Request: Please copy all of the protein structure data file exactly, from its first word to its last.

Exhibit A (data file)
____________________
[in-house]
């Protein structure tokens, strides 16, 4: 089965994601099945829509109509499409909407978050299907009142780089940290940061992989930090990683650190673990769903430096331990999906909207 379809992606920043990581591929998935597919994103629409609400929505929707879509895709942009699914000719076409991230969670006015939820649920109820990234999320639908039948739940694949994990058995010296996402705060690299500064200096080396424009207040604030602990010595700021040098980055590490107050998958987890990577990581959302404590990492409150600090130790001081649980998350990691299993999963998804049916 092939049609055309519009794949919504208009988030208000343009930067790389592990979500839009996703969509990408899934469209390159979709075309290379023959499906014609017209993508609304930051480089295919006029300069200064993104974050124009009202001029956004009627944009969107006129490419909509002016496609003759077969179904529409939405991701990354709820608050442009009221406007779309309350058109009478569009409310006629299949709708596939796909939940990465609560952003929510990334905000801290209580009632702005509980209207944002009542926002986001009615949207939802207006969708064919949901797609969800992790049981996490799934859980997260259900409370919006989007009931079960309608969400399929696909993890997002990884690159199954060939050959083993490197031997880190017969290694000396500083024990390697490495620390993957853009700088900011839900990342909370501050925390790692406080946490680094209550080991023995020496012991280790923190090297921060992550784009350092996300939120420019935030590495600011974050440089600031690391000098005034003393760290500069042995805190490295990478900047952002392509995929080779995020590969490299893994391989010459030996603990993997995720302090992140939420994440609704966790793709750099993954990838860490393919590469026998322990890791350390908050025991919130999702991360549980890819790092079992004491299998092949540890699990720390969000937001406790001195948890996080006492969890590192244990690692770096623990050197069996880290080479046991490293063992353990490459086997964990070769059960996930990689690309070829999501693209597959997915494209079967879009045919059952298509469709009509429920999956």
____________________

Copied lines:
[in-house]
């Protein structure tokens, strides 16, 4: 089965994601099945829509109509499409909407978050299907009142780089940290940061992989930090990683650190673990769903430096331990999906909207 379809992606920043990581591929998935597919994103629409609400929505929707879509895709942009699914000719076409991230969670006015939820649920109820990234999320639908039948739940694949994990058995010296996402705060690299500064200096080396424009207040604030602990010595700021040098980055590490107050998958987890990577990581959302404590990492409150600090130790001081649980998350990691299993999963998804049916 092939049609055309519009794949919504208009988030208000343009930067790389592990979500839009996703969509990408899934469209390159979709075309290379023959499906014609017209993508609304930051480089295919006029300069200064993104974050124009009202001029956004009627944009969107006129490419909509002016496609003759077969179904529409939405991701990354709820608050442009009221406007779309309350058109009478569009409310006629299949709708596939796909939940990465609560952003929510990334905000801290209580009632702005509980209207944002009542926002986001009615949207939802207006969708064919949901797609969800992790049981996490799934859980997260259900409370919006989007009931079960309608969400399929696909993890997002990884690159199954060939050959083993490197031997880190017969290694000396500083024990390697490495620390993957853009700088900011839900990342909370501050925390790692406080946490680094209550080991023995020496012991280790923190090297921060992550784009350092996300939120420019935030590495600011974050440089600031690391000098005034003393760290500069042995805190490295990478900047952002392509995929080779995020590969490299893994391989010459030996603990993997995720302090992140939420994440609704966790793709750099993954990838860490393919590469026998322990890791350390908050025991919130999702991360549980890819790092079992004491299998092949540890699990720390969000937001406790001195948890996080006492969890590192244990690692770096623990050197069996880290080479046991490293063992353990490459086997964990070769059960996930990689690309070829999501693209597959997915494209079967879009045919059952298509469709009509429920999956």